Xbox One: What Microsoft Can Do To Get Us Back

Microsoft can gain Xbox One fans back, and here’s how.

Xbox One disappointed most of us at the May 21 reveal, and just about every day afterward. Revealing the name as Xbox One may have been the first sign that they’re just too comfortable at the top.

Going back in time, our very own Daniel McCall has pointed out that whoever was on top when the “next generation” was released usually did something stupid that got them kicked in the teeth. Nintendo did it with the Virtual Boy, Sega did it with the Dreamcast, Sony did it with the PlayStation 3, and now it’s Microsoft’s turn and look what they did. If Microsoft wants its fans back, they need to break the cycle.

First off, the “Always On” rumor concerning the necessity of an internet connection was a huge issue. Not everybody can afford to get their console online. As an added insult, Adam Orth, Nintendo’s ex-creative director, pointed out in his rantings on Twitter that all of the major cities have reliable connections and we should just move. Microsoft denied it and then turned right around and confirmed it, refusing to give concrete details “until E3 2013.”

It’s simple. Don’t make us need to connect the Xbox One to the internet if we don’t have the ability or we just want to play a single-player game.

This ties in with the used games controversy, in that Microsoft claims they will enforce DRM (digital rights management) so that the Xbox One will require an internet connection to confirm that you paid for the game you’re playing, and if you got it used, you get to pay twice. Private sellers won’t charge you the additional fee, but Microsoft will get their money as soon as you decide to play a used title on your system, making you purchase the right to play that game. GameStop’s used game policies could be the death of them if this isn’t fixed, as their stockholders began abandoning them as soon as they agreed to charge the used game fee on their end. If you buy it used, you literally have to pay the seller and Microsoft separately to play it on your machine.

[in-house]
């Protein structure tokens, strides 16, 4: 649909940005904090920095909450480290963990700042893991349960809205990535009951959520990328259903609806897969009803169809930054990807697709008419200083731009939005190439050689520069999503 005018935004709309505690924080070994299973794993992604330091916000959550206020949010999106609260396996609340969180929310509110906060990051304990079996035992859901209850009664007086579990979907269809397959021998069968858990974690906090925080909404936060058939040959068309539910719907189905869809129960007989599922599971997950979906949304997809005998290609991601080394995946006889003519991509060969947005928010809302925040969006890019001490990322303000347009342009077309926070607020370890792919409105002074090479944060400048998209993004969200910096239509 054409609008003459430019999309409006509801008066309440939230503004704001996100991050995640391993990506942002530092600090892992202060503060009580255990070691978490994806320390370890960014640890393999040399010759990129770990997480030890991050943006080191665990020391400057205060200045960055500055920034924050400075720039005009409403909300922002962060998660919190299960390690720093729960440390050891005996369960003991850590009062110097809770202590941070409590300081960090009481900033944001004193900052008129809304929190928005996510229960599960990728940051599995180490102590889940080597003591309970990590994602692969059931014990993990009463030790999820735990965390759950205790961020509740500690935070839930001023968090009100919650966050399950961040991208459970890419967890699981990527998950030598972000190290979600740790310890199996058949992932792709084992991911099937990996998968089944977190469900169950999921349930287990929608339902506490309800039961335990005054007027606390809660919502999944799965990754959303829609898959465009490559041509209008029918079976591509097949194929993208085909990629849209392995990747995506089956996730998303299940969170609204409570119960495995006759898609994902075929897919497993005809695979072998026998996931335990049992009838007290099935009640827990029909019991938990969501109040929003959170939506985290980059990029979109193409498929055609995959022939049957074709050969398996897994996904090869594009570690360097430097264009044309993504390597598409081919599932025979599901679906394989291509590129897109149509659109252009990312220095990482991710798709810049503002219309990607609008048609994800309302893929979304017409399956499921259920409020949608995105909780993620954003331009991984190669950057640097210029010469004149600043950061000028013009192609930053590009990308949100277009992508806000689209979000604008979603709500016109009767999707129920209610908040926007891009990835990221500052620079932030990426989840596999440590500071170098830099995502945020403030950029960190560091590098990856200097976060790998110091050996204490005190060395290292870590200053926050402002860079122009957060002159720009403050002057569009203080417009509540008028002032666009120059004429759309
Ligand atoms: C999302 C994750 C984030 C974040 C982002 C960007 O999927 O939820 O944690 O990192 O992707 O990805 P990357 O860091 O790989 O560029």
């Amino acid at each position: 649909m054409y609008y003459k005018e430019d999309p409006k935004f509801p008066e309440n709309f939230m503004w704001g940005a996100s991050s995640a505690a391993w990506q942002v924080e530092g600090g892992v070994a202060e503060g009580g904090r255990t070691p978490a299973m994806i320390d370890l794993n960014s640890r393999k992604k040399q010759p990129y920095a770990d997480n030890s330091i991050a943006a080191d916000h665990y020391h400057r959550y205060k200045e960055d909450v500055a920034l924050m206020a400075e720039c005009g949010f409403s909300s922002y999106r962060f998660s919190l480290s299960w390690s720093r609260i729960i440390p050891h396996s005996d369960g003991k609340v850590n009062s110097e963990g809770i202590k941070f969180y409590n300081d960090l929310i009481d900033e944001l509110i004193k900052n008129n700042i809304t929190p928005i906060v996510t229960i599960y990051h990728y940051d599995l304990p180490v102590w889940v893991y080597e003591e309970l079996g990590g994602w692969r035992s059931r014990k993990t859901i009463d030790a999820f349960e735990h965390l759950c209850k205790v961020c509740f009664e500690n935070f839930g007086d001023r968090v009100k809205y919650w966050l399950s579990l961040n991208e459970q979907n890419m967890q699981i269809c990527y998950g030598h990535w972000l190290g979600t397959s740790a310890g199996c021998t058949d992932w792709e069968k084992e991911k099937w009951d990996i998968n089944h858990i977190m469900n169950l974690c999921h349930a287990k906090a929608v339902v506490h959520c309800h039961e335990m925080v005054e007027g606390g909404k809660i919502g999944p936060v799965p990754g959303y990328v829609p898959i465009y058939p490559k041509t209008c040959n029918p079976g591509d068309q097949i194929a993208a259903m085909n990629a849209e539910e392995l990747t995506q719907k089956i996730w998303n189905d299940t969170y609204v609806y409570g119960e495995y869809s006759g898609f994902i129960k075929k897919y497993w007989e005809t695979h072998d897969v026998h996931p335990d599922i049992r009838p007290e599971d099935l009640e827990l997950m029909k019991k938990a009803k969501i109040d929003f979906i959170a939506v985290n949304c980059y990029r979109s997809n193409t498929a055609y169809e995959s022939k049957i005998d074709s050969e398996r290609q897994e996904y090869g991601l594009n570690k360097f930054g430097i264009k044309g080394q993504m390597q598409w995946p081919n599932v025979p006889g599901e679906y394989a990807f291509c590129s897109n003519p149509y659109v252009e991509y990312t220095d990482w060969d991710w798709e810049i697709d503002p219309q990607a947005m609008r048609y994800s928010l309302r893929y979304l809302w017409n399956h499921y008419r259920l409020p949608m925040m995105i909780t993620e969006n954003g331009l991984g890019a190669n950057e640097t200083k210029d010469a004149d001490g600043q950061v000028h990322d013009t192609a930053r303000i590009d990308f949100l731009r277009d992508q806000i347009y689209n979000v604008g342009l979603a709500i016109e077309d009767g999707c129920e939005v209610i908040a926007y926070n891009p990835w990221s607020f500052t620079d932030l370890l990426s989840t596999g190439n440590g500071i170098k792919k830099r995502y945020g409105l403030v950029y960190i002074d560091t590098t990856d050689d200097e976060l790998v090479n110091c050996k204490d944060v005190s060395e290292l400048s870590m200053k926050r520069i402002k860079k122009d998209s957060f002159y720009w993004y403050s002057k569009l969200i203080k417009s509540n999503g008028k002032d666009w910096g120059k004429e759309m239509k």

What if your Xbox One breaks down and you have to buy a new one? After all, we’ve all heard of the “red ring of death.” Nobody wants to pay for their entire library again if the console breaks down or they have to replace the hard drive.

Microsoft can fix this by not needing to know where every copy of every game is being played.

Adam Orth 'Always On' rant wasn't proven wrong

Backwards compatibility was one of the big selling points of every generation of gaming consoles since the invention of the disc drive. Microsoft may be using a Blu Ray drive now, but that doesn’t mean they can’t allow DVD-based games to be played. In fact, even low-end Blu-Ray players all play DVDs. And yet Microsoft themselves have stated that “if you’re backwards compatible, you’re really backwards.” That was just a big middle finger in our faces, Microsoft. Our smartphones are basically miniature computers, and if that’s possible, Xbox One can be made to be backwards compatible. Stop blaming the architecture.

Just let us play Xbox 360 games in the Xbox One.

On a positive note, the new Kinect was a good move, and innovative. We applaud you for that one, Microsoft, but please confirm our privacy.

Microsoft is also getting on indie developer’s nerves by saying they will still need publishers just to put their games on the Xbox One. You do know there are other consoles that could use more games (like the Wii U), don’t you?

Just lighten up on the indie title developers and you might be hosting some innovative new games that may just make you the king twice in a row, Microsoft.

Also, about the cloud computing … just stop it. Sega did the same thing with the Genesis, only they called it “blast processing.” It’s just an outright lie to build hype.

Last but not least, Microsoft needs to stop pulling the same line of crap over and over. It sounds a lot like, “That’s not true, in fact … hey look! A squirrel!”

What do you think Microsoft needs to do to get Xbox One fans back?